I choose the former and press my torso to the rock face as hard as I can, to create as much friction as possible as I slide down and land firmly, but safely, on my feet, bruising my heels. A small price to pay, because, if I had staggered back just slightly, I would have tumbled down boulder city behind me.
I didn’t feel any benefits here, just scared and stupid. If I were you, I would find a climbing wall and an instructor.
Fear factor 5/5
There is a burnt-out, abandoned mill at the bottom of a bridle path that runs adjacent to my home. It has a haunted Victorian quality to it, especially at night.
I am not scared of ghosts, mainly because they don’t exist – but even if they did, what is there to be afraid of? They can’t touch you, let alone harm you. The worst thing they can do is startle you and make you question your sanity. Being a ghost must be the worst form of the afterlife. Ghosts can be seen only at night by certain people in old houses and their raison d’etre is scaring silly people.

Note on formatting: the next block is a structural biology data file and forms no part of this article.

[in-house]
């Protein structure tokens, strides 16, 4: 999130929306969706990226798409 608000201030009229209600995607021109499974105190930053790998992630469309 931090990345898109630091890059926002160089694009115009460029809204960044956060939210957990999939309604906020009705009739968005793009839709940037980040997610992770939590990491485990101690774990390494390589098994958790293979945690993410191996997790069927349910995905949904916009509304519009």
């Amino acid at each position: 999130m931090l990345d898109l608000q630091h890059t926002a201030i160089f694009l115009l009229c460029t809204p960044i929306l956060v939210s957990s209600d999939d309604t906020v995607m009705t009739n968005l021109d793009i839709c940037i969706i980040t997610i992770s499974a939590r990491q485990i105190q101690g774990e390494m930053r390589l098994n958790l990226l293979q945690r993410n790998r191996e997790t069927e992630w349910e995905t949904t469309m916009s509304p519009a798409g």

Still, the darkness and Victorian architecture make me feel as though someone is watching us. My brother and I enter what remains of the mill’s interior through a rotting wooden door and move steadily under torchlight around rusted, broken looms and displaced flagstones. There is loads of graffiti inside, “so we’re not the only ones to have come”, I say when I feel something tap me on my shoulder. That something turns out to be bat poo, but it doesn’t stop me from panicking and fleeing the mill as a colony of bats flutter above. Still, I am buzzing when we make it back to the bridle path.
Fear factor 4/5
Daniel Lavelle’s book, Down and Out: Surviving the Homelessness Crisis, is published by Wildfire (£18.99). To support the Guardian and the Observer, order your copy at guardianbookshop.com. Delivery charges may apply